It has become stylish to attribute national success to the same factor that is misused to explain the differing wealth of individuals. The listed causes make no mention of virtue or the possible errors of those examined. Everything results from “exploitation” to which the military domination enabled those that masquerade now as successful societies. This contention does more than to overlook how and why the “better cannon” came about. It also skips the cases when poor-in-resources states, located in dangerous neighborhoods, achieved security, integrity and wealth. Briefly put; Luck is seldom accidental and undeserved.
Accepting that the “gainers are cheaters” explains success has consequences. One is that, to atone for past sins, “aid” money is to be handed to the laggards. At the same time, transgressions are to be overlooked and obligations (the Greek debt!) are to be discounted. It is not surprising that the aid since 1945 — except for the “Marshall Plan” — has produced scant results. Penance might make the well-to-do flagellant feel good. Even then, mea culpas will not help the victims of past wrongs. Money given without controlling its use will finance the bad habits that rate among the root causes of retarded development. The absolution purchased will only be an expression of the ruling elites’ gratitude for financing their life-style. Ferraris and matching highways might sweeten the life of these ruling classes. However, irrational disbursements will stifle the emergence of a new order that makes the masses productive and that allows these to break out of poverty and to create self-generated wealth.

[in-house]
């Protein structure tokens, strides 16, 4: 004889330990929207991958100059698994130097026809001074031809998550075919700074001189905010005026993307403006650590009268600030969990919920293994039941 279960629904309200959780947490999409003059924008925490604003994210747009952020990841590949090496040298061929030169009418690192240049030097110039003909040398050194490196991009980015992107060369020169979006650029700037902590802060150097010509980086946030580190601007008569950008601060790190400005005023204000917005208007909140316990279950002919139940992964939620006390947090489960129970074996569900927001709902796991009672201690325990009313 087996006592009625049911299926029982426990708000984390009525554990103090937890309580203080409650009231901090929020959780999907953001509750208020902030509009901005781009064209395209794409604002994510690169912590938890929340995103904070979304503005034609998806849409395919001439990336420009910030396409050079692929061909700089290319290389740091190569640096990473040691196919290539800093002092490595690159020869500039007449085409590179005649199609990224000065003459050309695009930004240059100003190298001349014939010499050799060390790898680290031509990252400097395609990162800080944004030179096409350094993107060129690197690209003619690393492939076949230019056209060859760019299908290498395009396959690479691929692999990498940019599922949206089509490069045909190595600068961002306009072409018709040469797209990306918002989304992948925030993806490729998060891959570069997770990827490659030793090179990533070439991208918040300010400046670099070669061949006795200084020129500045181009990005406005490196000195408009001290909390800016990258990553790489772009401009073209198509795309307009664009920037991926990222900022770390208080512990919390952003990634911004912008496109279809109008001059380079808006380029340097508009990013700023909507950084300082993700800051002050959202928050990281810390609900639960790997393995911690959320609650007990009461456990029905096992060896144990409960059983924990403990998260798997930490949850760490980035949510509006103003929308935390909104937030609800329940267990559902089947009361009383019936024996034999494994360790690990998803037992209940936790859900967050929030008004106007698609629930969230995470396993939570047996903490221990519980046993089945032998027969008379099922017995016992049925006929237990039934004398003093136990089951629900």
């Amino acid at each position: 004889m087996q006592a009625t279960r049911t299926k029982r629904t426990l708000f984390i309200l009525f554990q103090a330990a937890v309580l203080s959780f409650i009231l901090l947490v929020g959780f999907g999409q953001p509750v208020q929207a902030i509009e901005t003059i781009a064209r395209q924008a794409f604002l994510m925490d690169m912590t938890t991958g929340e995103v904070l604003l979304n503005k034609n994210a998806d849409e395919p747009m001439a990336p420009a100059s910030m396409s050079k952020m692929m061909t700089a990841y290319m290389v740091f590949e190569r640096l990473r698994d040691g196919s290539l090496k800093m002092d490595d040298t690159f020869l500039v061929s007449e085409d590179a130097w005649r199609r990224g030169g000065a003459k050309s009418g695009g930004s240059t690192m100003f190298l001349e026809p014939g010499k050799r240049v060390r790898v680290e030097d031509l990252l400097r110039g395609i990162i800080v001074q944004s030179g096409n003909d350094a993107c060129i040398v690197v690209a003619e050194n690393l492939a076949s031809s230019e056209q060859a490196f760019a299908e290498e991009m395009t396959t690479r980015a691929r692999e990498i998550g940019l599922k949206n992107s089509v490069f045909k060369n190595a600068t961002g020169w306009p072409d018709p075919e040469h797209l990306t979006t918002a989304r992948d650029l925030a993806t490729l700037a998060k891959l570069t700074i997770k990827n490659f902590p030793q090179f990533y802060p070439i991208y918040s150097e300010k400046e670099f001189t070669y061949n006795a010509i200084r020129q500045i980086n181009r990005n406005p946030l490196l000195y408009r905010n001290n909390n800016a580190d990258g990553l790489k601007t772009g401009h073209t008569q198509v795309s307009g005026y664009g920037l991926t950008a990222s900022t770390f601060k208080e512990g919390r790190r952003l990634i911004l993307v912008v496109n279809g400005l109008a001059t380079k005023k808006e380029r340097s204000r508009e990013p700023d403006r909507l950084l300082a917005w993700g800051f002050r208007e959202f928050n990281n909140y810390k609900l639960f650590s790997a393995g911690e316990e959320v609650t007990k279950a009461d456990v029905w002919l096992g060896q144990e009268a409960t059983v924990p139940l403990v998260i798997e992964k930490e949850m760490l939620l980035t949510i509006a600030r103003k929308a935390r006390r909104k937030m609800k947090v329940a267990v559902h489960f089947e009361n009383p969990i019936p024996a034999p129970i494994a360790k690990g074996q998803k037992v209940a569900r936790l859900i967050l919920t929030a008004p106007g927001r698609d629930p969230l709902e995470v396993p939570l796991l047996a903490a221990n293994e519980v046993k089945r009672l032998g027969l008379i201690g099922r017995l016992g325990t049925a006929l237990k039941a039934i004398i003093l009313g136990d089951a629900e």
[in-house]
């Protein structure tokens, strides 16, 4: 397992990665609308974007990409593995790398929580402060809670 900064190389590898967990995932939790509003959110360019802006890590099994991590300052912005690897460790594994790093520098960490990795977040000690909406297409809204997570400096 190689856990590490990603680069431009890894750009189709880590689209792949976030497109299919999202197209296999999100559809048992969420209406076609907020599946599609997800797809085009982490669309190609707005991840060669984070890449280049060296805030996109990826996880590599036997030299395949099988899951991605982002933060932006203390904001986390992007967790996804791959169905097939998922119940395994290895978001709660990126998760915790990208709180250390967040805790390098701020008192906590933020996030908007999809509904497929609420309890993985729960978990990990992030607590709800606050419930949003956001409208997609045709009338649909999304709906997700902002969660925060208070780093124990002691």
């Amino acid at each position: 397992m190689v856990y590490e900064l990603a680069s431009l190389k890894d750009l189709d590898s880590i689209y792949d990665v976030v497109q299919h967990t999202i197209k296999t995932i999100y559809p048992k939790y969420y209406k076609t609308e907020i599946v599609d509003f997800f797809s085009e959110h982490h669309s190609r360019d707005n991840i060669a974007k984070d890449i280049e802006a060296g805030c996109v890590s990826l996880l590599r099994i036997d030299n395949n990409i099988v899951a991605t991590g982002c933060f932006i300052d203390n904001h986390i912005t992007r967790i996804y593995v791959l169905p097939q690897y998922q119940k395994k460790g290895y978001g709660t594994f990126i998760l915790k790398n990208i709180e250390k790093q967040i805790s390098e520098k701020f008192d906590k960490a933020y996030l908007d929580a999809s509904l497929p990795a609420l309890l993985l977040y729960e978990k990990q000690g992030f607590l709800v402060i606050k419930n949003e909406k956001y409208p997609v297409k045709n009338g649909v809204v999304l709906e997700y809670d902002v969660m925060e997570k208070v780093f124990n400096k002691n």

Let the plea against uncontrolled alms be concluded by quoting an uncle that had been active in South America for a global firm. His advice: If you encounter a poor shoemaker in the jungle, you can do two things to help him. You can give him a wad of dollars. That gift will ultimately contribute to his ruin because it teaches an invalid lesson. Or you can order a few pairs of shoes. That will help him to overcome.
Ultimately, there are no free lunches. Misplaced generosity that misunderstands the causes of wealth and poverty can make it appear that the rule does not apply. Transitory as such measures might be, their destructive consequence is inevitable. The for free feast will poison the invited guests because its misguiding signals encourage the use erroneous tactics in the pursuit of unachievable goals.
Neither success nor failure is fully accidental. The help that ignores this will only retard autonomous development and thus it will thicken the chains that restrain communities. Those that try to help but do not understand what funds successful societies, will do more than to misspend the money of their tax paying voters. The attempt to do “good” as a penance will hardly bring absolution; however, it will undermine the intended beneficiaries’ ability to close the developmental gap.